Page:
Grimm's law

Grimm's law (also known as the First Germanic Sound Shift or Rask's rule) is a set of statements named after Jacob Grimm and Rasmus Rask describing the Proto-Indo-European (PIE) stop consonants as they developed in Proto-Germanic (the common ancestor of the Germanic branch of the Indo-European family) in the 1st millennium BC. It establishes a set of regular correspondences between early Germanic stops and fricatives and the stop consonants of certain other centum Indo-European languages (Grimm used mostly Latin and Greek for illustration).


Grimm's law was the first discovery of a systematic sound change, and it led to the creation of historical phonology as a separate discipline of historical linguistics. The correspondence between Latin p and Germanic f was first noted by Friedrich von Schlegel in 1806. In 1818, Rasmus Rask extended the correspondences to other Indo-European languages such as Sanskrit and Greek, and to the full range of consonants involved. In 1822, Jacob Grimm put forth the rule in his book Deutsche Grammatik and extended it to include standard German. He noticed that there were many words which had different consonants from what his law predicted, and these exceptions defied linguists for a few decades, but they eventually received explanation from Danish linguist Karl Verner in the form of Verner's law.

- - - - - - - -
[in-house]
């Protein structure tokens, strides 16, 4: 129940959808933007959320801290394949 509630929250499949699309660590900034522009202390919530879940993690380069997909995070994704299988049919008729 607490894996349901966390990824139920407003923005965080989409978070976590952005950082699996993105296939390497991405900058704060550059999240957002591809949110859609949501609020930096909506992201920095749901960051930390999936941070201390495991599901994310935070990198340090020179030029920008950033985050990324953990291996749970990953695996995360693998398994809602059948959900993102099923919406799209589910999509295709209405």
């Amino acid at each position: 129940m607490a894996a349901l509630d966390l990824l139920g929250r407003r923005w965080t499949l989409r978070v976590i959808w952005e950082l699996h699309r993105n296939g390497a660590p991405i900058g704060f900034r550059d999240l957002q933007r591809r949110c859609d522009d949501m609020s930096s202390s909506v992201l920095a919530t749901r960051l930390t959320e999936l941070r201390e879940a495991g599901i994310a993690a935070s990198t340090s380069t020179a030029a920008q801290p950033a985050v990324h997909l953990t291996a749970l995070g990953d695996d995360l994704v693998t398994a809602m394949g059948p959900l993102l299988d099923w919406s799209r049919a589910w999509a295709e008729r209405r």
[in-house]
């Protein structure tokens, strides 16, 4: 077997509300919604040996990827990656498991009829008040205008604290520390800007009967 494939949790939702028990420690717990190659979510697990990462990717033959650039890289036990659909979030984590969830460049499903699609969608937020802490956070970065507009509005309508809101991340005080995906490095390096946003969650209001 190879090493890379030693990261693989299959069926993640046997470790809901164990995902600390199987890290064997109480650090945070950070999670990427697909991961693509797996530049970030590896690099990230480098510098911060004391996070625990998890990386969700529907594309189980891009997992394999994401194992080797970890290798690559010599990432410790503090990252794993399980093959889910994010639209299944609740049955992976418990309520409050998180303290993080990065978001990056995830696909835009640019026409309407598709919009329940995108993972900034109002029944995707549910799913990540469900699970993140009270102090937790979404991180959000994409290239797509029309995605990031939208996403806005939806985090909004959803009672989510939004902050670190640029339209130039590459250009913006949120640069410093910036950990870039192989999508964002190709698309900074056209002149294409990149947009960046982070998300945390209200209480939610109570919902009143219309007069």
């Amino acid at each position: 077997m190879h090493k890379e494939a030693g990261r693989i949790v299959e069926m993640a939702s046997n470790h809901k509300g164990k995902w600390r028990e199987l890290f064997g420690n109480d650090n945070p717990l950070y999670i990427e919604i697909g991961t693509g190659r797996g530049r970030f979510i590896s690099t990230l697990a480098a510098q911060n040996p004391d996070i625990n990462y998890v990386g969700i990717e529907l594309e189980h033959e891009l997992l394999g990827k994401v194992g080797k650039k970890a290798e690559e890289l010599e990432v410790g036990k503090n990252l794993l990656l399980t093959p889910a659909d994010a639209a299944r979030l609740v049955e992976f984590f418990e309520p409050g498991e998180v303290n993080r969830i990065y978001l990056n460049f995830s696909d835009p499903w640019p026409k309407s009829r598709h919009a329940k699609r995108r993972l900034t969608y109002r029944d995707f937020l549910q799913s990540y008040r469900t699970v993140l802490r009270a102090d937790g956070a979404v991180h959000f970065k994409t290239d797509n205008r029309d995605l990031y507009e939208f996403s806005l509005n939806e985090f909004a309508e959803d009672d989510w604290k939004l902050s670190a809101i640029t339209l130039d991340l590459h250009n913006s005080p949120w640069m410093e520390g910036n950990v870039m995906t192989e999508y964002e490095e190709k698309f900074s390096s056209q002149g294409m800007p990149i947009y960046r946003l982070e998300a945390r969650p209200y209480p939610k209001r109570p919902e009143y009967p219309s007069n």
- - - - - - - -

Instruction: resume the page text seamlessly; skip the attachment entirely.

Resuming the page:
Other Languages
aragonés: Lei de Grimm
asturianu: Llei de Grimm
български: Закон на Грим
català: Llei de Grimm
čeština: Grimmův zákon
español: Ley de Grimm
Esperanto: Leĝo de Grimm
estremeñu: Lei de Grimm
français: Loi de Grimm
galego: Lei de Grimm
한국어: 그림의 법칙
Bahasa Indonesia: Hukum Grimm
italiano: Legge di Grimm
עברית: חוק גרים
қазақша: Гримм заңы
lietuvių: Grimo dėsnis
Lingua Franca Nova: Lege de Grimm
lumbaart: Leg de Grimm
norsk: Grimms lov
polski: Prawo Grimma
português: Lei de Grimm
română: Legea lui Grimm
русский: Закон Гримма
slovenščina: Grimmov zakon
svenska: Grimms lag
українська: Ґріммів закон
中文: 格林定律